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Magdalena Koziol, a former postdoc at Yale University, was the victim of scientific sabotage. Now, she is suing the...
Antiretroviral drugs can protect people from becoming infected by HIV. But so-called pre-exposure prophylaxis, or PrEP...
Two studies show that eating a diet low in protein and high in carbohydrates is linked to a longer, healthier life, and...
Considered an icon of conservation science, researchers at World Wildlife Fund (WWF) headquarters in Washington, D.C.,...
The new atlas, which shows the distribution of important trace metals and other substances, is the first product of...
Early in April, the first of a fleet of environmental monitoring satellites will lift off from Europe's spaceport in...
Since 2000, U.S. government health research agencies have spent almost $1 billion on an effort to churn out thousands...
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ScienceShot: Baleen Whales Use 'Ear Fat' to Hear
19 April 2012 3:45 pm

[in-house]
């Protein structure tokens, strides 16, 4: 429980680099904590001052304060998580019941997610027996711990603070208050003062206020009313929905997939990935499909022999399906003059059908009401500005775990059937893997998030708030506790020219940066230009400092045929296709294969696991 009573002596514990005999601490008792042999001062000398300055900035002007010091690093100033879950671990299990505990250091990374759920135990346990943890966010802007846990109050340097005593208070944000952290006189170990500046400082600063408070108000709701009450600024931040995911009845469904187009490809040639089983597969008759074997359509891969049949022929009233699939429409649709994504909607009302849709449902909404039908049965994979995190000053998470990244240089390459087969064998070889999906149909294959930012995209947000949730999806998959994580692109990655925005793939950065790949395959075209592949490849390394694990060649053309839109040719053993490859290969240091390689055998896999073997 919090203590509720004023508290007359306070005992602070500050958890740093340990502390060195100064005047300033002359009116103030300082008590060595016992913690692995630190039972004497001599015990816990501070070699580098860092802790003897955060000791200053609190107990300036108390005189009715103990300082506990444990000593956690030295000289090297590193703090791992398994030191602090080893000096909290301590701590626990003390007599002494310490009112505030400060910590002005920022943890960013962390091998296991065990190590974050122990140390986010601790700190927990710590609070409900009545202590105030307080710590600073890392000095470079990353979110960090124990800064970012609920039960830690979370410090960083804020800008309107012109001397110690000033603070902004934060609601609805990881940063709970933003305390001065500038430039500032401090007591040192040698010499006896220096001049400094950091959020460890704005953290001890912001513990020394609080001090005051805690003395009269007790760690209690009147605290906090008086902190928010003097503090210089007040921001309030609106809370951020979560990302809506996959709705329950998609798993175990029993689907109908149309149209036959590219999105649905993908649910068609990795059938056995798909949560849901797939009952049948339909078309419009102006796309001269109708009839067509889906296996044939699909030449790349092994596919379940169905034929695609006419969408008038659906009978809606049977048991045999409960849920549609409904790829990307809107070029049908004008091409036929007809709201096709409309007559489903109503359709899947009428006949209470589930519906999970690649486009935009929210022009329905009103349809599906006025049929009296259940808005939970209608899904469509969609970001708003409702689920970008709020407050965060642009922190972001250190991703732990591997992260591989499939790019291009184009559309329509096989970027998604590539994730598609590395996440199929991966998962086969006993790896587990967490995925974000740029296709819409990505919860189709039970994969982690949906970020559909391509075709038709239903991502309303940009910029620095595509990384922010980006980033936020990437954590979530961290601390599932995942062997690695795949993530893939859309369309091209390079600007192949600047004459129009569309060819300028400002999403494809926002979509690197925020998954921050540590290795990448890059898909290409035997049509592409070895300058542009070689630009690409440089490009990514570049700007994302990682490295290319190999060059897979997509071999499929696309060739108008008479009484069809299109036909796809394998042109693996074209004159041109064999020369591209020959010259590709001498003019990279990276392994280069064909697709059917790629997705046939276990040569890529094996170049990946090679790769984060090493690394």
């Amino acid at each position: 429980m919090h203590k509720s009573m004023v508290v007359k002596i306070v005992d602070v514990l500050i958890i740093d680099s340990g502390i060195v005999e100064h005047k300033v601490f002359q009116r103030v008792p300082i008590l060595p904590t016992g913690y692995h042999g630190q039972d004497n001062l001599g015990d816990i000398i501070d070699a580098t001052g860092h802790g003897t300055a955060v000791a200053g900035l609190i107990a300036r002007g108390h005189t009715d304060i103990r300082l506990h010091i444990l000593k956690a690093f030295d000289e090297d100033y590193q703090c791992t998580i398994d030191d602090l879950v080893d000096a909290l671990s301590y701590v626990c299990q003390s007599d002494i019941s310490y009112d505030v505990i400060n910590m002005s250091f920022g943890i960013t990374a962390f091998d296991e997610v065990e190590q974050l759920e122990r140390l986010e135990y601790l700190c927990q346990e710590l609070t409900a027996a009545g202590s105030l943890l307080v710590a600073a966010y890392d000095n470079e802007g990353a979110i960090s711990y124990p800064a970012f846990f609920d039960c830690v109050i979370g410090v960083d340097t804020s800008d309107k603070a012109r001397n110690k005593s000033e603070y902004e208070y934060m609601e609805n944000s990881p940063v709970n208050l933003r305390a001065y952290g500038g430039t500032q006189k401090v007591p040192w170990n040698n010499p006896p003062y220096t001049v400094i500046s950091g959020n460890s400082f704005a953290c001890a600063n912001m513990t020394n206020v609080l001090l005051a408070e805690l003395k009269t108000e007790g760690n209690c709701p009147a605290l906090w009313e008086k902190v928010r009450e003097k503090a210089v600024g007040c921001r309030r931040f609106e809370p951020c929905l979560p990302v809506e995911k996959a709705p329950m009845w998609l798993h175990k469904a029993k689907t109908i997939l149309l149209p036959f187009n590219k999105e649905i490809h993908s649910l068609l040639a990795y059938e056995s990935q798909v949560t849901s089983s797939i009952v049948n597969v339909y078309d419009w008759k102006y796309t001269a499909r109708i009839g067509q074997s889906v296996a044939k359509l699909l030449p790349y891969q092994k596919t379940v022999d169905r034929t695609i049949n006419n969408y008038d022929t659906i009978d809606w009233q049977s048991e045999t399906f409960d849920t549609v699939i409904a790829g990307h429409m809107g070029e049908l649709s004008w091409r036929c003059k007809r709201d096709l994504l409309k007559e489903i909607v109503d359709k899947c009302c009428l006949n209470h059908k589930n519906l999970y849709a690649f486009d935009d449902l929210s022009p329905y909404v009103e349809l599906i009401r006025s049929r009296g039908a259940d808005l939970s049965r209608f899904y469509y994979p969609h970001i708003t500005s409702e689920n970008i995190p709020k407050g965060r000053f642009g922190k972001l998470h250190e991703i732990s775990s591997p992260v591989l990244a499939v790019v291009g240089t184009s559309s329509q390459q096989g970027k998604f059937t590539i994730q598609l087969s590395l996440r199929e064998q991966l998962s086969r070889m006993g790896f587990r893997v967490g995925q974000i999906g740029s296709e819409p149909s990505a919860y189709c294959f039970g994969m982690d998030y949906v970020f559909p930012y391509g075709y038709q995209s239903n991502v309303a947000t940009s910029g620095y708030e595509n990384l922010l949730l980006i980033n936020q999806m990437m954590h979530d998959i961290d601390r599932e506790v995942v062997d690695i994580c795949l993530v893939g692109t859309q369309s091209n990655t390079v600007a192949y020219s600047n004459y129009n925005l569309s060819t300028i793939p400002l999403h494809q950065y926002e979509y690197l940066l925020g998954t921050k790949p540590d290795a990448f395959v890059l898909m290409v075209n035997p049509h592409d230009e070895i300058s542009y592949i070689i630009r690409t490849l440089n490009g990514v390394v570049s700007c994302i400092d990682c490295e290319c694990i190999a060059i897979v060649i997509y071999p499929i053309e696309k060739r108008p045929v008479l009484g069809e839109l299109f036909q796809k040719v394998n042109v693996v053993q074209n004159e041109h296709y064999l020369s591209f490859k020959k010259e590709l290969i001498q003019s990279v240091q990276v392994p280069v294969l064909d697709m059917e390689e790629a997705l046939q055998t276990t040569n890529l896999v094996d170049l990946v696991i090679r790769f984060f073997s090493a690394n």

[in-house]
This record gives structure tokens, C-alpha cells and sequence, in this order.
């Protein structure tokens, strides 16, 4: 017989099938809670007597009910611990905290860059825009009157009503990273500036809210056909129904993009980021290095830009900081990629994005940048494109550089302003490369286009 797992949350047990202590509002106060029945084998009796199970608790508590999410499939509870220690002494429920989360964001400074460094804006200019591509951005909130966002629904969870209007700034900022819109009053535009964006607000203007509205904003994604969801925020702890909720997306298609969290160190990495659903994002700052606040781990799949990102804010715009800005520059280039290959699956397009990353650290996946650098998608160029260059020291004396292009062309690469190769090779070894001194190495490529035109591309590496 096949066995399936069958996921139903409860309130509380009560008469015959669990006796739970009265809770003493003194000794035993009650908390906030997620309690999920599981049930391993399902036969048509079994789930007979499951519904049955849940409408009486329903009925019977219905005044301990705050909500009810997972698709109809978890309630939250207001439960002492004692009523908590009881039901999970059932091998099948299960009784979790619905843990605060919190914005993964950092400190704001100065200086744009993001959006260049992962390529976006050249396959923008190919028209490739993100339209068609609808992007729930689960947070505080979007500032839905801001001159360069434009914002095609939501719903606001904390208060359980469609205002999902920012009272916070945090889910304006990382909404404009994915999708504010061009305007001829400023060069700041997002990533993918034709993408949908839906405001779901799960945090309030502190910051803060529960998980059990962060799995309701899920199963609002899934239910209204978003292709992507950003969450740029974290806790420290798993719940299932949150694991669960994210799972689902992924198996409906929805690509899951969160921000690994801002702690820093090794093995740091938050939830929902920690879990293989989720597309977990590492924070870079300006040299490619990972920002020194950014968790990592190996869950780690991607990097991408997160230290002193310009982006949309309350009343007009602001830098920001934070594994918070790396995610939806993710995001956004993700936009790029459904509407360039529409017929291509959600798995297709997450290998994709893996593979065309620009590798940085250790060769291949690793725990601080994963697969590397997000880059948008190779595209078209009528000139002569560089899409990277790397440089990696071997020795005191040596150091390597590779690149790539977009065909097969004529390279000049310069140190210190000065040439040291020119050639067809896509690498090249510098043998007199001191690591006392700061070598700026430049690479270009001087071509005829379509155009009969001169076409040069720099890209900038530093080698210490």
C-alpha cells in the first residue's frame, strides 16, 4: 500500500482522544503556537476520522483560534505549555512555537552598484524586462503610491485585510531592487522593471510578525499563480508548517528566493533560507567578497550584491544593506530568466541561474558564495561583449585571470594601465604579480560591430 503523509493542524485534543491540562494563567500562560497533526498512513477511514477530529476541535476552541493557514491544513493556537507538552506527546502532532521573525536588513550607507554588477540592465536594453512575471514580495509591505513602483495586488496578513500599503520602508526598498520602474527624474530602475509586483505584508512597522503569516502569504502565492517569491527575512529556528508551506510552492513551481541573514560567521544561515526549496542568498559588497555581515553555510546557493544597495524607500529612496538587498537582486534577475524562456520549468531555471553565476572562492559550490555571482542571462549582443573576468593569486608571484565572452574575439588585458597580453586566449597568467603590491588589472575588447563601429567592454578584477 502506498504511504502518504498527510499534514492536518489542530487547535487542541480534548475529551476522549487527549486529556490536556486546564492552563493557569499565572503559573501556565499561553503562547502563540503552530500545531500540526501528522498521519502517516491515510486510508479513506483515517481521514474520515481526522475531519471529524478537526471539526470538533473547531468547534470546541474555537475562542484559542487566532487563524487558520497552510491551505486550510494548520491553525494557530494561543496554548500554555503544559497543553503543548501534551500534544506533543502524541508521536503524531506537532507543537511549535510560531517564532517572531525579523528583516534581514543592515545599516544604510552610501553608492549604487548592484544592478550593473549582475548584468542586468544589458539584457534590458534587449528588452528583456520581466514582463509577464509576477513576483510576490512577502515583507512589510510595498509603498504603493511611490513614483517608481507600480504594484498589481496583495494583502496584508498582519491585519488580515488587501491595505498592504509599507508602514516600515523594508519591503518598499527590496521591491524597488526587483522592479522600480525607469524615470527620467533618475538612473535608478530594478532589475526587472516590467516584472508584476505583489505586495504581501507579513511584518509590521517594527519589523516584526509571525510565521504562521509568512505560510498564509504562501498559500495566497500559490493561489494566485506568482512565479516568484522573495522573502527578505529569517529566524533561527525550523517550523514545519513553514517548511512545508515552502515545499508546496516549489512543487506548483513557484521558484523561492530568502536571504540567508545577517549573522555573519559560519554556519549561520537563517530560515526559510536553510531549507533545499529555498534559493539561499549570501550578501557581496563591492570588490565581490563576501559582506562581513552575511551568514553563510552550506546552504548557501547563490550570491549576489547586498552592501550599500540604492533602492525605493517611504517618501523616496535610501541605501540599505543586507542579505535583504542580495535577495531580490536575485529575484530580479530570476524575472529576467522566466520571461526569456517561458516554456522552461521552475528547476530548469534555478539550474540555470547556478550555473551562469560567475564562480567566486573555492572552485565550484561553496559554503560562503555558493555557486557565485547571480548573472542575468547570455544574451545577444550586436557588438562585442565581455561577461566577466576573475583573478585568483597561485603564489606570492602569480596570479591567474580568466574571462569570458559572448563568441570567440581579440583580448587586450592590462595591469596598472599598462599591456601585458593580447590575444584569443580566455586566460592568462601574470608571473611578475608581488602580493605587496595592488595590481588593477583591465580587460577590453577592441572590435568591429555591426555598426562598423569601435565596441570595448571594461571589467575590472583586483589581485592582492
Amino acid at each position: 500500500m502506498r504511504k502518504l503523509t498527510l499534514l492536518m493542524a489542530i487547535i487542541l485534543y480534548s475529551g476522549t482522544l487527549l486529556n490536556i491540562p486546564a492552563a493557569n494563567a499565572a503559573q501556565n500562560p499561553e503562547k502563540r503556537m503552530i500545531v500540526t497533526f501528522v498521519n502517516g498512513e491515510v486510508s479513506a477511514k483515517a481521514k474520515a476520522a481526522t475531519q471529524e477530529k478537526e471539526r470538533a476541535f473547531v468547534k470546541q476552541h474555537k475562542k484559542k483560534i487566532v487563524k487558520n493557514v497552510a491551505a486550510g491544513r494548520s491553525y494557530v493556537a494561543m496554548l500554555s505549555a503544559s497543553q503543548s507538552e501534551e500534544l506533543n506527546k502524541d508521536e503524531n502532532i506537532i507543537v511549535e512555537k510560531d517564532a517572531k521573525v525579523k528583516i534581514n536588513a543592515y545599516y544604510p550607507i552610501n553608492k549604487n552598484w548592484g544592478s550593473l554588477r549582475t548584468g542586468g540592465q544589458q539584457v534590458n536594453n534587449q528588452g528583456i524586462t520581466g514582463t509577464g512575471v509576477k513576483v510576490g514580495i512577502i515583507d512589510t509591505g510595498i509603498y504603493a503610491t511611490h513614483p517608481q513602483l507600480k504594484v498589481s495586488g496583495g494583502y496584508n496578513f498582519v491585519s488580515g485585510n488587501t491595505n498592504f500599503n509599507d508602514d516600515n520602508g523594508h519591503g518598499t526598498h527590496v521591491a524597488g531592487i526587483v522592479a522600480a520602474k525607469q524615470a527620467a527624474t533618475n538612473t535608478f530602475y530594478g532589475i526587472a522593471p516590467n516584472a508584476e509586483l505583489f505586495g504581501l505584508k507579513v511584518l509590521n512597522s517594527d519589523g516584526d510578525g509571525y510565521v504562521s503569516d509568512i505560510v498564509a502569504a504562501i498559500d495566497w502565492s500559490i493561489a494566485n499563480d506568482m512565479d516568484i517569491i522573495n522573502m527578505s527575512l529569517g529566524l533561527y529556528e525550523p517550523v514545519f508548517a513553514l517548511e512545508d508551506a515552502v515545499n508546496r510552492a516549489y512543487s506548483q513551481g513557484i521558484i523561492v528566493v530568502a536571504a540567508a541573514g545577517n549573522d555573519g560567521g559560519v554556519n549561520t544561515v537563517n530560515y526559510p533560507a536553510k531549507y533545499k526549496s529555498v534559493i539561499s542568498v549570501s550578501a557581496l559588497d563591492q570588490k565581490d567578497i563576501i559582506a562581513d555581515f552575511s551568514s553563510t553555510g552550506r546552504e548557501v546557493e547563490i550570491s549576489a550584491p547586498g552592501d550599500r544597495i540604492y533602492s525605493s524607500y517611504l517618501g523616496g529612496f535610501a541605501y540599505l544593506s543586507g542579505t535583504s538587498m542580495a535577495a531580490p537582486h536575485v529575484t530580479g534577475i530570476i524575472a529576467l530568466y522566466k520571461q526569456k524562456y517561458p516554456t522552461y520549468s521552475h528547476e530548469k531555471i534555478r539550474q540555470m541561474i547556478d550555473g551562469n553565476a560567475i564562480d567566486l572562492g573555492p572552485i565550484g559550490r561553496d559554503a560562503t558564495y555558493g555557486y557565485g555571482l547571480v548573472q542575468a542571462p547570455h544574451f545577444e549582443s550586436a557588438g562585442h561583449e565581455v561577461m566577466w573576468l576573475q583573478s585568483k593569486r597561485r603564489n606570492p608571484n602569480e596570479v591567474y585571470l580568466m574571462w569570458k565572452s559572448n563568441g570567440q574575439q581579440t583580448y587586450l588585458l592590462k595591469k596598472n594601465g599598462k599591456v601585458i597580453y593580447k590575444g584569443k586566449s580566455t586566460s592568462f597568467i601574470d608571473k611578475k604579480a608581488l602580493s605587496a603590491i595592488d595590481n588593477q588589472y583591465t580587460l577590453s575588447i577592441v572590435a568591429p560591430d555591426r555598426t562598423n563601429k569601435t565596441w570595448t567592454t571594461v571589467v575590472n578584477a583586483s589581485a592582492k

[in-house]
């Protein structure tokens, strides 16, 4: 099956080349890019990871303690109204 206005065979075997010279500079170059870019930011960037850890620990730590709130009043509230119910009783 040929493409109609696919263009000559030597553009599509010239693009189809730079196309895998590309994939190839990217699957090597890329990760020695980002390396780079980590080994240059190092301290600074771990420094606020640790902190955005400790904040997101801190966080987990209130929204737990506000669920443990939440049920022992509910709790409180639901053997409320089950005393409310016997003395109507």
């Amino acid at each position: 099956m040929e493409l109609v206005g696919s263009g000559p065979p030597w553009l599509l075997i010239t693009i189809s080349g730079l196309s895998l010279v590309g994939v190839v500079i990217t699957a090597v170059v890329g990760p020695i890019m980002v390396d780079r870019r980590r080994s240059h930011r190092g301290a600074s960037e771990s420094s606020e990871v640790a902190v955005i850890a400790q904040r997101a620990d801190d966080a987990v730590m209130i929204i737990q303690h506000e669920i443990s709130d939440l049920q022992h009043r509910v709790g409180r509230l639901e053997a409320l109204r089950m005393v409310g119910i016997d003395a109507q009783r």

Whales use sound to communicate over entire oceans, search for food, and coordinate attacks. But just how baleen whales—a group that uses comblike projections from the roof of their mouth to catch food—heard these grunts and moans was something of a mystery. Toothed whales, including dolphins and porpoises, use lobes of fat connected to their jawbones and ears to pick up sounds. But in-depth analyses of baleen whales weren't previously possible because their sheer size made them impossible to fit into scanners such that use computed tomography and magnetic resonance imaging, which analyze soft tissues. So in a new study, published online this month in The Anatomical Record, researchers focused on one of the smaller species, minke whales (Balaenoptera acutorostrata). They found that triangular patches of fat surrounding minke whale ears (yellow patches, above) could be key to how they hear. They scanned seven minke whale heads in CT and MRI machines, created computer models of the ears and surrounding soft tissue, and dissected the whale noggins to reveal ear fat running from blubber just under the skin to the ear bones. This is similar to the arrangement found in toothed whales. The novel analysis allowed the authors to speculate that the ear fat in both toothed and baleen whales could have shared a common evolutionary origin.
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